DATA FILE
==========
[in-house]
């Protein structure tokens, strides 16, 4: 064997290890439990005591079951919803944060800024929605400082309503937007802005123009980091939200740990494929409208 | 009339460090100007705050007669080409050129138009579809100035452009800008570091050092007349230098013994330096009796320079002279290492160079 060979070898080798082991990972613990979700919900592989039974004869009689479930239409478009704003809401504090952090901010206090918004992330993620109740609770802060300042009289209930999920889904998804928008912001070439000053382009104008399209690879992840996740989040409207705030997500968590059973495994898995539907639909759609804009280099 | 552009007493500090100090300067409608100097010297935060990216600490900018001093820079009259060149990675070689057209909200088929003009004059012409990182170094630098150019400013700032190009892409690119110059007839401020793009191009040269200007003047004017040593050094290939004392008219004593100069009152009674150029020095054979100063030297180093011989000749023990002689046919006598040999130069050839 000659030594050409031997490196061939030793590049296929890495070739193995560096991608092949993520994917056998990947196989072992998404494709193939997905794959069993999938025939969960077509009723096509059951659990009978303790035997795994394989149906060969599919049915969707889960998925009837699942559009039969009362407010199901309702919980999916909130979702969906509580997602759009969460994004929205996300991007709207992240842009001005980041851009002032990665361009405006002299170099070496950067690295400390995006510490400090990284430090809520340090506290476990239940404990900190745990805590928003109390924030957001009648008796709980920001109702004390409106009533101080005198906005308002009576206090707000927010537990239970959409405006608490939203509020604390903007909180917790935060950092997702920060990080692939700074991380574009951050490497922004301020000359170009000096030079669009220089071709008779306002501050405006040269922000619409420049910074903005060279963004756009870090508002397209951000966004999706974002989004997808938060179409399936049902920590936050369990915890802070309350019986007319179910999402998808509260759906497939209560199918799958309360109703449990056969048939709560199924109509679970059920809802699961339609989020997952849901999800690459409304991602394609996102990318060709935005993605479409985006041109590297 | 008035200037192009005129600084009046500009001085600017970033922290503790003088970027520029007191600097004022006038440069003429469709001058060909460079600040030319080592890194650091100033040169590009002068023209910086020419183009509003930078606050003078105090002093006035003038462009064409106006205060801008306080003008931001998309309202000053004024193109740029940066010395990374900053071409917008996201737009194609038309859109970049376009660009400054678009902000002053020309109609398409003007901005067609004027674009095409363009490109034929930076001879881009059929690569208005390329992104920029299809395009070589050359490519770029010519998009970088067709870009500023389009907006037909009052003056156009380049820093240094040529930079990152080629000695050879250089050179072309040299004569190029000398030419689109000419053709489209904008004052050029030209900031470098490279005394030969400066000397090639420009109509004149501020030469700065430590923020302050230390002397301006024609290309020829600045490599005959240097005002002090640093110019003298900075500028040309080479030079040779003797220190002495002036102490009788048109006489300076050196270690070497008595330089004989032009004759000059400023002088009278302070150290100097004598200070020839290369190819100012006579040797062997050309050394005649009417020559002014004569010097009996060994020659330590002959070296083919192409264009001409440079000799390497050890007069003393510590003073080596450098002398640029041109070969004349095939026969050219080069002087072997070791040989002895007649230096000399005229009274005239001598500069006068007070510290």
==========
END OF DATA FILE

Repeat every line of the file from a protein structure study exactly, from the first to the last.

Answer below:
[in-house]
């Protein structure tokens, strides 16, 4: 064997290890439990005591079951919803944060800024929605400082309503937007802005123009980091939200740990494929409208 | 009339460090100007705050007669080409050129138009579809100035452009800008570091050092007349230098013994330096009796320079002279290492160079 060979070898080798082991990972613990979700919900592989039974004869009689479930239409478009704003809401504090952090901010206090918004992330993620109740609770802060300042009289209930999920889904998804928008912001070439000053382009104008399209690879992840996740989040409207705030997500968590059973495994898995539907639909759609804009280099 | 552009007493500090100090300067409608100097010297935060990216600490900018001093820079009259060149990675070689057209909200088929003009004059012409990182170094630098150019400013700032190009892409690119110059007839401020793009191009040269200007003047004017040593050094290939004392008219004593100069009152009674150029020095054979100063030297180093011989000749023990002689046919006598040999130069050839 000659030594050409031997490196061939030793590049296929890495070739193995560096991608092949993520994917056998990947196989072992998404494709193939997905794959069993999938025939969960077509009723096509059951659990009978303790035997795994394989149906060969599919049915969707889960998925009837699942559009039969009362407010199901309702919980999916909130979702969906509580997602759009969460994004929205996300991007709207992240842009001005980041851009002032990665361009405006002299170099070496950067690295400390995006510490400090990284430090809520340090506290476990239940404990900190745990805590928003109390924030957001009648008796709980920001109702004390409106009533101080005198906005308002009576206090707000927010537990239970959409405006608490939203509020604390903007909180917790935060950092997702920060990080692939700074991380574009951050490497922004301020000359170009000096030079669009220089071709008779306002501050405006040269922000619409420049910074903005060279963004756009870090508002397209951000966004999706974002989004997808938060179409399936049902920590936050369990915890802070309350019986007319179910999402998808509260759906497939209560199918799958309360109703449990056969048939709560199924109509679970059920809802699961339609989020997952849901999800690459409304991602394609996102990318060709935005993605479409985006041109590297 | 008035200037192009005129600084009046500009001085600017970033922290503790003088970027520029007191600097004022006038440069003429469709001058060909460079600040030319080592890194650091100033040169590009002068023209910086020419183009509003930078606050003078105090002093006035003038462009064409106006205060801008306080003008931001998309309202000053004024193109740029940066010395990374900053071409917008996201737009194609038309859109970049376009660009400054678009902000002053020309109609398409003007901005067609004027674009095409363009490109034929930076001879881009059929690569208005390329992104920029299809395009070589050359490519770029010519998009970088067709870009500023389009907006037909009052003056156009380049820093240094040529930079990152080629000695050879250089050179072309040299004569190029000398030419689109000419053709489209904008004052050029030209900031470098490279005394030969400066000397090639420009109509004149501020030469700065430590923020302050230390002397301006024609290309020829600045490599005959240097005002002090640093110019003298900075500028040309080479030079040779003797220190002495002036102490009788048109006489300076050196270690070497008595330089004989032009004759000059400023002088009278302070150290100097004598200070020839290369190819100012006579040797062997050309050394005649009417020559002014004569010097009996060994020659330590002959070296083919192409264009001409440079000799390497050890007069003393510590003073080596450098002398640029041109070969004349095939026969050219080069002087072997070791040989002895007649230096000399005229009274005239001598500069006068007070510290």